On Wed, 28 Nov 2012 10:14:44 +1100, Dave Chinner <david@xxxxxxxxxxxxx> wrote:
> + * XXX: (dchinner) This is one of the worst cases of shrinker abuse I've
> + *
> + * i915_gem_purge() expects a byte count to be passed, and the minimum object
> + * size is PAGE_SIZE.
No, purge() expects a count of pages to be freed. Each pass of the
shrinker therefore tries to free a minimum of 128 pages.
> The shrinker doesn't work on bytes - it works on
> + * *objects*.
And I thought you were reviewing the shrinker API to be useful where a
single object may range between 4K and 4G.
> So it passes a nr_to_scan of 128 objects, which is interpreted
> + * here to mean "free 128 bytes". That means a single object will be freed,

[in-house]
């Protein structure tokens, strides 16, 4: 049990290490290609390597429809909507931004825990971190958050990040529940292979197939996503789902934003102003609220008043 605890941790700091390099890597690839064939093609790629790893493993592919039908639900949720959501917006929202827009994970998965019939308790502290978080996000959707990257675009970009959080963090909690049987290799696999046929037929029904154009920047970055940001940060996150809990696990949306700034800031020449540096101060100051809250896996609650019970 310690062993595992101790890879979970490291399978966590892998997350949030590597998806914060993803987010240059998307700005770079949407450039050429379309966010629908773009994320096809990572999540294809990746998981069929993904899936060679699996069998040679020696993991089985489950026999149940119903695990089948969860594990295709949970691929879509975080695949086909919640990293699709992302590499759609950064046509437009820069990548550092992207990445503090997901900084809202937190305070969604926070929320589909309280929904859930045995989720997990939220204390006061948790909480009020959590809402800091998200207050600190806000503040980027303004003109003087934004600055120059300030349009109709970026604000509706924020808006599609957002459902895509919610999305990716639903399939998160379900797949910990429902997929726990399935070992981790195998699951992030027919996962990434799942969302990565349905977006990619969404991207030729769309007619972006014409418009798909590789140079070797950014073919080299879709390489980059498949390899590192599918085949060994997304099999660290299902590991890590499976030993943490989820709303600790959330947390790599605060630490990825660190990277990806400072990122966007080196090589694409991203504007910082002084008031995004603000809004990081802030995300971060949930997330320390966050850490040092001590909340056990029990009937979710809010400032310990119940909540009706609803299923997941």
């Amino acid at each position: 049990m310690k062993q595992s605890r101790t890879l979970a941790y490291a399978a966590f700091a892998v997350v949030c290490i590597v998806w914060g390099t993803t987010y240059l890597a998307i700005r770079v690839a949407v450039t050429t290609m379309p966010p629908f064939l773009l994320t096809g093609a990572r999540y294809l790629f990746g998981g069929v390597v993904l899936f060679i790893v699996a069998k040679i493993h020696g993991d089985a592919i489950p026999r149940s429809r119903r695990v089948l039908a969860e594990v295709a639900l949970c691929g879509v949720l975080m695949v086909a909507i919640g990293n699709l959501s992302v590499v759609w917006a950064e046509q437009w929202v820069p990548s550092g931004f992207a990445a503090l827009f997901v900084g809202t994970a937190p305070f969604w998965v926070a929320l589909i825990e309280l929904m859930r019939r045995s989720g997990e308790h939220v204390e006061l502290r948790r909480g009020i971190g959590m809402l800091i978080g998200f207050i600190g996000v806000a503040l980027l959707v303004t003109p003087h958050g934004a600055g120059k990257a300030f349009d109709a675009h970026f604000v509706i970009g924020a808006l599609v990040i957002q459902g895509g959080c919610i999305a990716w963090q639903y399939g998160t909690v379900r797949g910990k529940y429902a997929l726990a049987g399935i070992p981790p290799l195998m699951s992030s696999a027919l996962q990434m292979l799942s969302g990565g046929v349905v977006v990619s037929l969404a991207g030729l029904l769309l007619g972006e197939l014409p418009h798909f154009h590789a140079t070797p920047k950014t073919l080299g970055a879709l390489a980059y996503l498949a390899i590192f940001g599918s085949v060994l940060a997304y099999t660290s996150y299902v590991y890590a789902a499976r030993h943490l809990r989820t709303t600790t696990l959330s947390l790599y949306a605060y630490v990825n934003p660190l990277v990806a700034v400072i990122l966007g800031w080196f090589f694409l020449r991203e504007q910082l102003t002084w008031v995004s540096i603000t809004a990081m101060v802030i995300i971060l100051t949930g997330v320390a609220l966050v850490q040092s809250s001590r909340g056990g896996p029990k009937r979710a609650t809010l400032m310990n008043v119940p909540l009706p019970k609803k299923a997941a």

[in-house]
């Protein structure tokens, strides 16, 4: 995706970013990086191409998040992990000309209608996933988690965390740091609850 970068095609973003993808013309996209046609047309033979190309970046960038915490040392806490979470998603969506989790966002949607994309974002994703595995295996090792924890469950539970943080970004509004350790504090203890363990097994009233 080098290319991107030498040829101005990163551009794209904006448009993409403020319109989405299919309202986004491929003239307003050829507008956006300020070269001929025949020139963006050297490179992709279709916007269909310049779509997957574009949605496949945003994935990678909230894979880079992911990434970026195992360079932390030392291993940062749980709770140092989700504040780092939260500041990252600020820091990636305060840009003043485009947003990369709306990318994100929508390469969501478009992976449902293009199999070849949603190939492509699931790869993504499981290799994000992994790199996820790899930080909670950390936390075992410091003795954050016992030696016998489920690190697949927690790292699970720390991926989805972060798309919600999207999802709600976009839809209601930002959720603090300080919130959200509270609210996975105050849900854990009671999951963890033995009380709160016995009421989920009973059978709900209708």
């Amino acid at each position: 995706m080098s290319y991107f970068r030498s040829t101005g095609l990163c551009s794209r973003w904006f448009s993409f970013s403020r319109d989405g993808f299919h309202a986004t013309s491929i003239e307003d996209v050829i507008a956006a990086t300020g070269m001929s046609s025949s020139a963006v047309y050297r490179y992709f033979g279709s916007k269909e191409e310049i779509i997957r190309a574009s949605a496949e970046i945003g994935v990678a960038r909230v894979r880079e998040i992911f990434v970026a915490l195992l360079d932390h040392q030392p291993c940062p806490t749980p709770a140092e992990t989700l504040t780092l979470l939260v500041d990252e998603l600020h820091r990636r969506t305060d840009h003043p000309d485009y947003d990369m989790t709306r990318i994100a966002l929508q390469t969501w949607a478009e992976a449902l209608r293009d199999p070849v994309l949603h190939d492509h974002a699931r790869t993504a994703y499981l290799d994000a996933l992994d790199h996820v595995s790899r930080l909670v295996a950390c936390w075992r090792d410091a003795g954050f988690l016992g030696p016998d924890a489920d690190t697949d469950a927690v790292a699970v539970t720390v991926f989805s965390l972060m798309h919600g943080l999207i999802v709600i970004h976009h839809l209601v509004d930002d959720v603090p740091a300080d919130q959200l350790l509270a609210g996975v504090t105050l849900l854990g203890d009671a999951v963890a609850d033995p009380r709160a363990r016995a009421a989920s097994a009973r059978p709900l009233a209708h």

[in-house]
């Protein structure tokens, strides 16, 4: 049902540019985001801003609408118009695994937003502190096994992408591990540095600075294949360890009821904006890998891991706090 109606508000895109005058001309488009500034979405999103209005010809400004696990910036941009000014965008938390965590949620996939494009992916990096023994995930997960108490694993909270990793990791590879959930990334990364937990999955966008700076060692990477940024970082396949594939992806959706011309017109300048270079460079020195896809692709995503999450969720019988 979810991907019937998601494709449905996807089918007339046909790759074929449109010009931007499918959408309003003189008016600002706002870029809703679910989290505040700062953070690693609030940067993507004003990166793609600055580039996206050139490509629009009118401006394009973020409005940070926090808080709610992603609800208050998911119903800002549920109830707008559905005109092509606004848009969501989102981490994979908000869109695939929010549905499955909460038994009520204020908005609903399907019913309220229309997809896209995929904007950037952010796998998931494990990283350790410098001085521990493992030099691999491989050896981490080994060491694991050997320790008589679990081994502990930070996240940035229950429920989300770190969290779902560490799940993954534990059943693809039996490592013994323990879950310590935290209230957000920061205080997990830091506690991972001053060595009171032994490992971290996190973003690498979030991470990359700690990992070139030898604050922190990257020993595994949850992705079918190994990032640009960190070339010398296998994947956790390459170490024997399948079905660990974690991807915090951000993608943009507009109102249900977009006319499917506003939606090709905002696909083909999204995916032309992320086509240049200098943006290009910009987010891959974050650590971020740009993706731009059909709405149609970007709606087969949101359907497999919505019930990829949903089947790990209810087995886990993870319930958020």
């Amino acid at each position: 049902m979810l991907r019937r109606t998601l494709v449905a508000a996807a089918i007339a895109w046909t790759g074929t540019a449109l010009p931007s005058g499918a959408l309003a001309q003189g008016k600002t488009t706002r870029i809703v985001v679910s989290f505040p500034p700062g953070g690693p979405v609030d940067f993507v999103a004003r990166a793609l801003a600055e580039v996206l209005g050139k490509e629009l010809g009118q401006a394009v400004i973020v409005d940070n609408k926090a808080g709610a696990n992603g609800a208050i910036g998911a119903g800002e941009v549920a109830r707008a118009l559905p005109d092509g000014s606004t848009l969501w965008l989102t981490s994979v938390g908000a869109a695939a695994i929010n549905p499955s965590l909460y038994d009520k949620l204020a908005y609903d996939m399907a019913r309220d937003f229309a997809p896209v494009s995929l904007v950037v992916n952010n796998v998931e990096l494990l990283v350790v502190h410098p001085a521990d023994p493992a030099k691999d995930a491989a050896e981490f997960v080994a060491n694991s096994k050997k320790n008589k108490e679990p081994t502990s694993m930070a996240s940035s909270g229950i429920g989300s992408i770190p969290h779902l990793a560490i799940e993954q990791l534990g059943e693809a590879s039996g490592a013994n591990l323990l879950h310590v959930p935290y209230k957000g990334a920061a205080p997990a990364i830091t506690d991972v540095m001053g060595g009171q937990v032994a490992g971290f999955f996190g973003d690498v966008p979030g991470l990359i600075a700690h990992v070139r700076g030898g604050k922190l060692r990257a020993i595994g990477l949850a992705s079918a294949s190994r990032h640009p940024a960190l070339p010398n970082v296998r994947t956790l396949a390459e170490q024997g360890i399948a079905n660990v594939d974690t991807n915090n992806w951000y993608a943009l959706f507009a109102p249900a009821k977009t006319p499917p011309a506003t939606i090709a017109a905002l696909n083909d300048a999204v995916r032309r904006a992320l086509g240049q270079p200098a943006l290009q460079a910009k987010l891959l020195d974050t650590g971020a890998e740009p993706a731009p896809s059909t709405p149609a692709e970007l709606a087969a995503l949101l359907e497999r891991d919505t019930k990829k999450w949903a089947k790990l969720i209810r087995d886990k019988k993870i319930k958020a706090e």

> + * the minimum object size is a page.
> + *
> + * But the craziest part comes when i915_gem_purge() has walked all the
> + * and can't free any memory. That results in i915_gem_shrink_all() being
> + * called, which idles the GPU and frees everything the driver has in it's
> + * active and inactive lists. It's basically hitting the driver with a great
> + * hammer because it was busy doing stuff when something else generated
> + * pressure. This doesn't seem particularly wise...
> + */
As opposed to triggering an OOM? The choice was between custom code for
a hopefully rare code path in a situation of last resort, or first
implementing the simplest code that stopped i915 from starving the
system of memory.
Chris Wilson, Intel Open Source Technology Centre